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Find your sole-mate – See our list of recommended footwear!
We tip till you slip – See how we test!
Winter is recreated here at The KITE Research Institute – See our facilities!

Walking in the winter can be dangerous. More people fall during the winter than any other season. We can help – choose the right footwear.

At The KITE Research Institute, we’ve developed an innovative solution to testing winter footwear for their slip resistance in different winter conditions. Our test is unique in the world –  It has real people walking back and forth on a floor made entirely of ice. From our human-oriented test, we can get realistic and consistent slip results that are important to the general consumer. We are always updating our list of footwear tested, check back often to see if your footwear is on the list!

Our aim is to prevent slips and to keep you safe on the streets.

We thank the Ontario Ministry of Labour and the National Institute on Disability, Independent Living, and Rehabilitation Research (NIDILRR) for their support and funding of research projects contributing to the advancement of winter footwear technology to benefit the safety of outdoor workers and the public. The views expressed do not necessarily reflect those of the Province or of NIDILRR.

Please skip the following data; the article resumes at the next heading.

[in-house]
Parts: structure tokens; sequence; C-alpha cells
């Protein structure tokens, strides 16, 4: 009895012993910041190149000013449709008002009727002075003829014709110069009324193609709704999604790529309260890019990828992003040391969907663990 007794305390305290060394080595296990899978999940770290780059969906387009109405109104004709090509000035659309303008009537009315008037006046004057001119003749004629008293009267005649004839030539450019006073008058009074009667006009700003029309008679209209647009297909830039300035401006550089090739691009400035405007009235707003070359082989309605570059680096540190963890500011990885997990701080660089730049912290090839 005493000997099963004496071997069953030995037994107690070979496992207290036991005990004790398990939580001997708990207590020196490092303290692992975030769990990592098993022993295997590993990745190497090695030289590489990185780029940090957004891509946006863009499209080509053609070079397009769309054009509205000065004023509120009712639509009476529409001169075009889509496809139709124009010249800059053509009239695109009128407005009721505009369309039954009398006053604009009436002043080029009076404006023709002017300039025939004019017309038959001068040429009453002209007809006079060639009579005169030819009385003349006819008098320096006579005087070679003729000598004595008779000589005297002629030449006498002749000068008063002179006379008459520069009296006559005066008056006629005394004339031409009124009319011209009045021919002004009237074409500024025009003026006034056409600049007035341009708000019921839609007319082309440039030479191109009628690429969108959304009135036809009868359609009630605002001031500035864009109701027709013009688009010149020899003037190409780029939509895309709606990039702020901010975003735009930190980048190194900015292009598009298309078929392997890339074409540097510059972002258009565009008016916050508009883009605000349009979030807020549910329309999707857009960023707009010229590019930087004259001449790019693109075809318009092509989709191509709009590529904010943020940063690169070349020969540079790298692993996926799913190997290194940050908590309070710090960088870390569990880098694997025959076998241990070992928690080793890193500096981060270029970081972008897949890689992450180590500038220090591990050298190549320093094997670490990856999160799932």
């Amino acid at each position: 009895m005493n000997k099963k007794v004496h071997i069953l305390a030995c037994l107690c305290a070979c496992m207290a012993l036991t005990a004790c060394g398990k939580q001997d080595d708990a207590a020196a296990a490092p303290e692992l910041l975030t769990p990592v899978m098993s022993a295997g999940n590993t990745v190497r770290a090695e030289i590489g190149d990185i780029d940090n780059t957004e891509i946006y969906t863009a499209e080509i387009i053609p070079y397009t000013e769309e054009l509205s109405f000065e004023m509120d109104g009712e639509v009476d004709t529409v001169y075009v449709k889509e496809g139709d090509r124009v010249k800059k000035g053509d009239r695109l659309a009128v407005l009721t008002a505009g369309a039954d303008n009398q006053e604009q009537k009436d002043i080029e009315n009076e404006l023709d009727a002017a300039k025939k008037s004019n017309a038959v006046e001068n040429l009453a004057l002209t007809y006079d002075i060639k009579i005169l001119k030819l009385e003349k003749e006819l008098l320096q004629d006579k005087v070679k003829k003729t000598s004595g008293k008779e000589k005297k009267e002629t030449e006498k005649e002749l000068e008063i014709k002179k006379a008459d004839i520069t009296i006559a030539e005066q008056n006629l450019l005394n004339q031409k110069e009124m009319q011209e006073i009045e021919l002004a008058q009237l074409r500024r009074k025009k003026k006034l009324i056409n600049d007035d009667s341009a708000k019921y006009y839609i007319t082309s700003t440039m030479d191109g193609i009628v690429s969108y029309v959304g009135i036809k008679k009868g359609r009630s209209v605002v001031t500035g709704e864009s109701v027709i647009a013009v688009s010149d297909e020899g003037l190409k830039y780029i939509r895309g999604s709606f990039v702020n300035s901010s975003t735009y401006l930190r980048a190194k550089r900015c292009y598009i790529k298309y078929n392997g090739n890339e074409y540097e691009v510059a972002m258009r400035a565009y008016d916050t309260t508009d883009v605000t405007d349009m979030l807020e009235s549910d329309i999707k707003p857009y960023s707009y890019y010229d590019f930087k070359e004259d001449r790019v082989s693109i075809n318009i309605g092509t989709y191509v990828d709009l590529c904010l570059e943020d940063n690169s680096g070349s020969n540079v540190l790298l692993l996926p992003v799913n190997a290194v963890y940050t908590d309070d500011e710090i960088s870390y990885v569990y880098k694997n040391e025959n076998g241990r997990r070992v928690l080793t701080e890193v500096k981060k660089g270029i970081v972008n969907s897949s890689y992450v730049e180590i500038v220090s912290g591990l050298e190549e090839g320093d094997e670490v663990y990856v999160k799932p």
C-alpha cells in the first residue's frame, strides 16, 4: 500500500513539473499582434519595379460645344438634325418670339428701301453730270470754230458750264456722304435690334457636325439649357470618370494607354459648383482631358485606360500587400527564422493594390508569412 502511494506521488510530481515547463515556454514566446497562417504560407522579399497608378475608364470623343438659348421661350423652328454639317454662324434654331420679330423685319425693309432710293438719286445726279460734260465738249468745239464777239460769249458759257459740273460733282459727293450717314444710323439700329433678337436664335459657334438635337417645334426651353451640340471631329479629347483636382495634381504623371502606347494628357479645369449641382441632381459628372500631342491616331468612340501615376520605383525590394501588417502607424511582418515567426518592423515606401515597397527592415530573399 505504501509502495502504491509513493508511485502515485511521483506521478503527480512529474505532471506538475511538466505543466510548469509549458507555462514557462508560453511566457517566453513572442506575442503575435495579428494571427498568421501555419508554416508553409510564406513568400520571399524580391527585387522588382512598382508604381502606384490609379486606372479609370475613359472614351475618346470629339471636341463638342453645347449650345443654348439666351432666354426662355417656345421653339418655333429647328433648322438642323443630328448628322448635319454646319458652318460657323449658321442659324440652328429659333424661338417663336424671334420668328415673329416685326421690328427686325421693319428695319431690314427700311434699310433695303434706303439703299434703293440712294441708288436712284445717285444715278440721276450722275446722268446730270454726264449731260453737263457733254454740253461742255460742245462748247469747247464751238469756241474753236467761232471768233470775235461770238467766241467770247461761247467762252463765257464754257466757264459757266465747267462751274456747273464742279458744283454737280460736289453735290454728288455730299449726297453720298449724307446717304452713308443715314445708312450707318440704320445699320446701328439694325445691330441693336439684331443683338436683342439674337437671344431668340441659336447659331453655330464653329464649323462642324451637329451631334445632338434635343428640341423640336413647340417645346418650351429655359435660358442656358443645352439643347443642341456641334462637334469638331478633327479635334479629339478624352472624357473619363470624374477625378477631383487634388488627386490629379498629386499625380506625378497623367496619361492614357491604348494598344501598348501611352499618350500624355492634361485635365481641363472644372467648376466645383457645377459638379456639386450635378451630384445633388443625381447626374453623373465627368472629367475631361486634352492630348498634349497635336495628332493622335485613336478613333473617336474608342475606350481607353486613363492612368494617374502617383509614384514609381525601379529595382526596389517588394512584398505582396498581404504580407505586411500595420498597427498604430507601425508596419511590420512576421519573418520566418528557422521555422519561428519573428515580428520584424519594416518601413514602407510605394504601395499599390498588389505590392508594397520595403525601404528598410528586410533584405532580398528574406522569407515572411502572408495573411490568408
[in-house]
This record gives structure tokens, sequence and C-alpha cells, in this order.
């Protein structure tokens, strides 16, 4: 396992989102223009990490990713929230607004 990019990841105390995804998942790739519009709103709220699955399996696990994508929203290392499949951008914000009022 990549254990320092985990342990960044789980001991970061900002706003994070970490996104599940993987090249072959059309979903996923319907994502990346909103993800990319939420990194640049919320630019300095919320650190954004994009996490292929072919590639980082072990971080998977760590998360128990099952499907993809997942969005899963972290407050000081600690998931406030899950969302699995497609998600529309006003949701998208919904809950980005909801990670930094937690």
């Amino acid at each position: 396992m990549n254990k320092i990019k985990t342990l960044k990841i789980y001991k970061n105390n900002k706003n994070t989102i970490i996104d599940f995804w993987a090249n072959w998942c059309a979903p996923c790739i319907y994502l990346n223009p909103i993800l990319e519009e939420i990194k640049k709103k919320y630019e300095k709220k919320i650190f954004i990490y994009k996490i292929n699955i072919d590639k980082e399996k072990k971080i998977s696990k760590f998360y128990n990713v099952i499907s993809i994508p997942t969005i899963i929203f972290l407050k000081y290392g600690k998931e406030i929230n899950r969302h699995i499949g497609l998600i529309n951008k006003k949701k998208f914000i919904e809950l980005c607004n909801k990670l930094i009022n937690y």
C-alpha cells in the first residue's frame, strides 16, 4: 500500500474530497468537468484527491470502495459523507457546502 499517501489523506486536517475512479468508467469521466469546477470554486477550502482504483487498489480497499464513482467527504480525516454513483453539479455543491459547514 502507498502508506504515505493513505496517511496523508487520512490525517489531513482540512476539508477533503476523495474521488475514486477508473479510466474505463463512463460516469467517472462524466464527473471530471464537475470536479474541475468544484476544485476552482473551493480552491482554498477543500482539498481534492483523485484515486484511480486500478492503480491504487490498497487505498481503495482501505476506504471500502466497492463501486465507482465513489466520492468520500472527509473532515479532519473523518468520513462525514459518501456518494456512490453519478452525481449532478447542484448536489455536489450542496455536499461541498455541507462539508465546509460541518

67% of the boots we’ve tested did not make it.

In 2019, 65% passed on both wet and cold ice to receive a snowflake rating, and an additional 30% received a wet or cold ice recommendation. Note that in 2018 only 15% of the footwear tested received a wet or cold ice recommendation!

Is your footwear on the list?

Come Chill In Our


We have an entire room dedicated to testing winter footwear. Our WinterLab is air and temperature controlled which makes it stay cold all year-round.

Tried and


We have real people wear and walk in the footwear for our test. Only from our Maximum Achievable Angle test do we get meaningful results that are representative of real people walking.

Can I be a participant? Or want to come for a tour of the WinterLab?

All these questions (and more) can be answered by visiting our Frequently Asked Questions page.